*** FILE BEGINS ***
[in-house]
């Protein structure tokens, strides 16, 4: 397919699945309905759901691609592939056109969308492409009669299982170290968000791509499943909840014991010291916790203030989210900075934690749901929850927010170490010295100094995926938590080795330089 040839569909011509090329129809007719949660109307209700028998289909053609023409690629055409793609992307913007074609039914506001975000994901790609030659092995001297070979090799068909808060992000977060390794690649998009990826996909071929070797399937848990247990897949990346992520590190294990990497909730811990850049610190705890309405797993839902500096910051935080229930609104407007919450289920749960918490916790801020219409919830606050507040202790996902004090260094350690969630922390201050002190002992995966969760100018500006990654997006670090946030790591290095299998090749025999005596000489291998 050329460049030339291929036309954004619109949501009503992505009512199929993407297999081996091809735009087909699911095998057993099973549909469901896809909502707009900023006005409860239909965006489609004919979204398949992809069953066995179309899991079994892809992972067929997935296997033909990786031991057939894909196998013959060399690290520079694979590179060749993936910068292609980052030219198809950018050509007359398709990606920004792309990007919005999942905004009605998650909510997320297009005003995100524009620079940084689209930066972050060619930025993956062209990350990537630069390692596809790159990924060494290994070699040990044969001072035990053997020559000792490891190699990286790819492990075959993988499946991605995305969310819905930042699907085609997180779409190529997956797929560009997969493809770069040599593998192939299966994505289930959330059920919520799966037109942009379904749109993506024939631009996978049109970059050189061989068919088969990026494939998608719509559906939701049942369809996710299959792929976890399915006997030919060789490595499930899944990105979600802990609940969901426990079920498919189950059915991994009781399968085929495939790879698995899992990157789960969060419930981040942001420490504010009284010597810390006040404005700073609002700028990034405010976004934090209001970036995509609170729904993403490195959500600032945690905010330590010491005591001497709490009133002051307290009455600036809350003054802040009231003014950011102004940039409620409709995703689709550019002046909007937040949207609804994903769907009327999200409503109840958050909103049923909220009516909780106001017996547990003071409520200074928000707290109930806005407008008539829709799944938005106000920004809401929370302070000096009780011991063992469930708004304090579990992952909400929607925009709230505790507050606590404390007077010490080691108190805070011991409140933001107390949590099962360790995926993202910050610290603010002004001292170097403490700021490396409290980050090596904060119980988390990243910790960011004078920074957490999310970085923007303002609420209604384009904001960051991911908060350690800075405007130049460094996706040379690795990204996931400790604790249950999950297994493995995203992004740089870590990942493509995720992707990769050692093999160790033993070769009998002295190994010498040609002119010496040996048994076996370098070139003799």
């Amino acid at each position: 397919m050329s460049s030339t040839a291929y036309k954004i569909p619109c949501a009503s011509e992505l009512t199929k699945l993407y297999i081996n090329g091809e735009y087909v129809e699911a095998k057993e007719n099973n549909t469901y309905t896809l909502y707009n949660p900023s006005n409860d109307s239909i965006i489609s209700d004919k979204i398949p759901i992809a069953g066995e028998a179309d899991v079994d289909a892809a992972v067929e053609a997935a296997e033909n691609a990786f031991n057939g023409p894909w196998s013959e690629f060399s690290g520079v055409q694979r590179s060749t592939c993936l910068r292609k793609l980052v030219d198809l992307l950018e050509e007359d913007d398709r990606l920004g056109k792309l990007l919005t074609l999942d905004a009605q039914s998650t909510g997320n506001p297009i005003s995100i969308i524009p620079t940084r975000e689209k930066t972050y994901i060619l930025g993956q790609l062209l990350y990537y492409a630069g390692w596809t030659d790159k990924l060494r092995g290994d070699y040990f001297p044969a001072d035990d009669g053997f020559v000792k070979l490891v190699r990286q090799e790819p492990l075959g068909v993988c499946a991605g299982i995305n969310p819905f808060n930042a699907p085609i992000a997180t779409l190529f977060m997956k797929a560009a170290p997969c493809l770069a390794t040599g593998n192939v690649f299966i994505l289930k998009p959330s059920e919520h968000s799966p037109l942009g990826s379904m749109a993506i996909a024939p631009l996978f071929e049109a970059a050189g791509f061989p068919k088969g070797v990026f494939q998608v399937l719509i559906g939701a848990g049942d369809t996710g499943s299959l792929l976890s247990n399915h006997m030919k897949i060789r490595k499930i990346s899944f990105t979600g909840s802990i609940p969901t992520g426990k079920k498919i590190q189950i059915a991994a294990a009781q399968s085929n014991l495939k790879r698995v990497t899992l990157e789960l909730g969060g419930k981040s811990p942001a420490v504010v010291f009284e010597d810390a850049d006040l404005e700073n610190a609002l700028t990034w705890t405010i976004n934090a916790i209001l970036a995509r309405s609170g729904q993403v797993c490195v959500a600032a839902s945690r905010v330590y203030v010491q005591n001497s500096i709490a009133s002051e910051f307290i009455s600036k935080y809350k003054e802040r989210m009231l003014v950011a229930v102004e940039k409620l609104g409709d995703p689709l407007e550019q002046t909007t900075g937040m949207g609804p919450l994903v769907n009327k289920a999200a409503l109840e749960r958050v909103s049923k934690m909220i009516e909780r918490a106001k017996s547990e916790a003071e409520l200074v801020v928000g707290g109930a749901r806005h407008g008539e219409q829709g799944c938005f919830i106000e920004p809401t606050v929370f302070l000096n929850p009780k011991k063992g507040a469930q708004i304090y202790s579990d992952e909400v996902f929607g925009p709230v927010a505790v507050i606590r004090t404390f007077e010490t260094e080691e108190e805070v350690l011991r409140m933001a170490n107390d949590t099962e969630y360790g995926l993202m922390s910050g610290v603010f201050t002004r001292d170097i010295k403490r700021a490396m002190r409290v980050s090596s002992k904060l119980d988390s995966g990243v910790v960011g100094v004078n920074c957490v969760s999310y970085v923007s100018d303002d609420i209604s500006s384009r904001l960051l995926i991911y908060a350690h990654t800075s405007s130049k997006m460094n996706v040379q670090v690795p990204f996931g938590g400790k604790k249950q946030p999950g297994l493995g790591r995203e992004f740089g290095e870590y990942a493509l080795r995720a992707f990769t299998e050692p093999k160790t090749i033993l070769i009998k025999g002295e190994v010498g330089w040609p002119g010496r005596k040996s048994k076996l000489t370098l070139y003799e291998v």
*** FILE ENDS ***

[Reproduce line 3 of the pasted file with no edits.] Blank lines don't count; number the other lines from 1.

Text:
């Amino acid at each position: 397919m050329s460049s030339t040839a291929y036309k954004i569909p619109c949501a009503s011509e992505l009512t199929k699945l993407y297999i081996n090329g091809e735009y087909v129809e699911a095998k057993e007719n099973n549909t469901y309905t896809l909502y707009n949660p900023s006005n409860d109307s239909i965006i489609s209700d004919k979204i398949p759901i992809a069953g066995e028998a179309d899991v079994d289909a892809a992972v067929e053609a997935a296997e033909n691609a990786f031991n057939g023409p894909w196998s013959e690629f060399s690290g520079v055409q694979r590179s060749t592939c993936l910068r292609k793609l980052v030219d198809l992307l950018e050509e007359d913007d398709r990606l920004g056109k792309l990007l919005t074609l999942d905004a009605q039914s998650t909510g997320n506001p297009i005003s995100i969308i524009p620079t940084r975000e689209k930066t972050y994901i060619l930025g993956q790609l062209l990350y990537y492409a630069g390692w596809t030659d790159k990924l060494r092995g290994d070699y040990f001297p044969a001072d035990d009669g053997f020559v000792k070979l490891v190699r990286q090799e790819p492990l075959g068909v993988c499946a991605g299982i995305n969310p819905f808060n930042a699907p085609i992000a997180t779409l190529f977060m997956k797929a560009a170290p997969c493809l770069a390794t040599g593998n192939v690649f299966i994505l289930k998009p959330s059920e919520h968000s799966p037109l942009g990826s379904m749109a993506i996909a024939p631009l996978f071929e049109a970059a050189g791509f061989p068919k088969g070797v990026f494939q998608v399937l719509i559906g939701a848990g049942d369809t996710g499943s299959l792929l976890s247990n399915h006997m030919k897949i060789r490595k499930i990346s899944f990105t979600g909840s802990i609940p969901t992520g426990k079920k498919i590190q189950i059915a991994a294990a009781q399968s085929n014991l495939k790879r698995v990497t899992l990157e789960l909730g969060g419930k981040s811990p942001a420490v504010v010291f009284e010597d810390a850049d006040l404005e700073n610190a609002l700028t990034w705890t405010i976004n934090a916790i209001l970036a995509r309405s609170g729904q993403v797993c490195v959500a600032a839902s945690r905010v330590y203030v010491q005591n001497s500096i709490a009133s002051e910051f307290i009455s600036k935080y809350k003054e802040r989210m009231l003014v950011a229930v102004e940039k409620l609104g409709d995703p689709l407007e550019q002046t909007t900075g937040m949207g609804p919450l994903v769907n009327k289920a999200a409503l109840e749960r958050v909103s049923k934690m909220i009516e909780r918490a106001k017996s547990e916790a003071e409520l200074v801020v928000g707290g109930a749901r806005h407008g008539e219409q829709g799944c938005f919830i106000e920004p809401t606050v929370f302070l000096n929850p009780k011991k063992g507040a469930q708004i304090y202790s579990d992952e909400v996902f929607g925009p709230v927010a505790v507050i606590r004090t404390f007077e010490t260094e080691e108190e805070v350690l011991r409140m933001a170490n107390d949590t099962e969630y360790g995926l993202m922390s910050g610290v603010f201050t002004r001292d170097i010295k403490r700021a490396m002190r409290v980050s090596s002992k904060l119980d988390s995966g990243v910790v960011g100094v004078n920074c957490v969760s999310y970085v923007s100018d303002d609420i209604s500006s384009r904001l960051l995926i991911y908060a350690h990654t800075s405007s130049k997006m460094n996706v040379q670090v690795p990204f996931g938590g400790k604790k249950q946030p999950g297994l493995g790591r995203e992004f740089g290095e870590y990942a493509l080795r995720a992707f990769t299998e050692p093999k160790t090749i033993l070769i009998k025999g002295e190994v010498g330089w040609p002119g010496r005596k040996s048994k076996l000489t370098l070139y003799e291998v």